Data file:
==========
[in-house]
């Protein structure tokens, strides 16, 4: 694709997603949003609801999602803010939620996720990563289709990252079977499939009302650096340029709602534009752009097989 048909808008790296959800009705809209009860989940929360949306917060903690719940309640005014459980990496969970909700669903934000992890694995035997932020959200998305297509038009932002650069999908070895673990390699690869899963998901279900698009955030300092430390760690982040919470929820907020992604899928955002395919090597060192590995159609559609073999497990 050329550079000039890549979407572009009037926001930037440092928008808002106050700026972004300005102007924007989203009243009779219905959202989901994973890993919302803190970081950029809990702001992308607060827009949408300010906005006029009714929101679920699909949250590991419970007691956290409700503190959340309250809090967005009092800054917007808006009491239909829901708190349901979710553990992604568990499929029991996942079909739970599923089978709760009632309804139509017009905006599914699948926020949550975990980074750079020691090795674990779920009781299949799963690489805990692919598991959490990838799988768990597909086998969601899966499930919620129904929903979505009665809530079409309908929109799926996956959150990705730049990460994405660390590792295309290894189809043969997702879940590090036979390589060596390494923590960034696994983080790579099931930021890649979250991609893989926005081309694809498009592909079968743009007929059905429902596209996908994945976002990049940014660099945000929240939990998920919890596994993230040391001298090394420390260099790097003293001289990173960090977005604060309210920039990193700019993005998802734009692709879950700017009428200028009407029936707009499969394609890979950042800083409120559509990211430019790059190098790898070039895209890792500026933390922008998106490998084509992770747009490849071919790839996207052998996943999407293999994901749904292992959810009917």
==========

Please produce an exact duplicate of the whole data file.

[in-house]
């Protein structure tokens, strides 16, 4: 694709997603949003609801999602803010939620996720990563289709990252079977499939009302650096340029709602534009752009097989 048909808008790296959800009705809209009860989940929360949306917060903690719940309640005014459980990496969970909700669903934000992890694995035997932020959200998305297509038009932002650069999908070895673990390699690869899963998901279900698009955030300092430390760690982040919470929820907020992604899928955002395919090597060192590995159609559609073999497990 050329550079000039890549979407572009009037926001930037440092928008808002106050700026972004300005102007924007989203009243009779219905959202989901994973890993919302803190970081950029809990702001992308607060827009949408300010906005006029009714929101679920699909949250590991419970007691956290409700503190959340309250809090967005009092800054917007808006009491239909829901708190349901979710553990992604568990499929029991996942079909739970599923089978709760009632309804139509017009905006599914699948926020949550975990980074750079020691090795674990779920009781299949799963690489805990692919598991959490990838799988768990597909086998969601899966499930919620129904929903979505009665809530079409309908929109799926996956959150990705730049990460994405660390590792295309290894189809043969997702879940590090036979390589060596390494923590960034696994983080790579099931930021890649979250991609893989926005081309694809498009592909079968743009007929059905429902596209996908994945976002990049940014660099945000929240939990998920919890596994993230040391001298090394420390260099790097003293001289990173960090977005604060309210920039990193700019993005998802734009692709879950700017009428200028009407029936707009499969394609890979950042800083409120559509990211430019790059190098790898070039895209890792500026933390922008998106490998084509992770747009490849071919790839996207052998996943999407293999994901749904292992959810009917």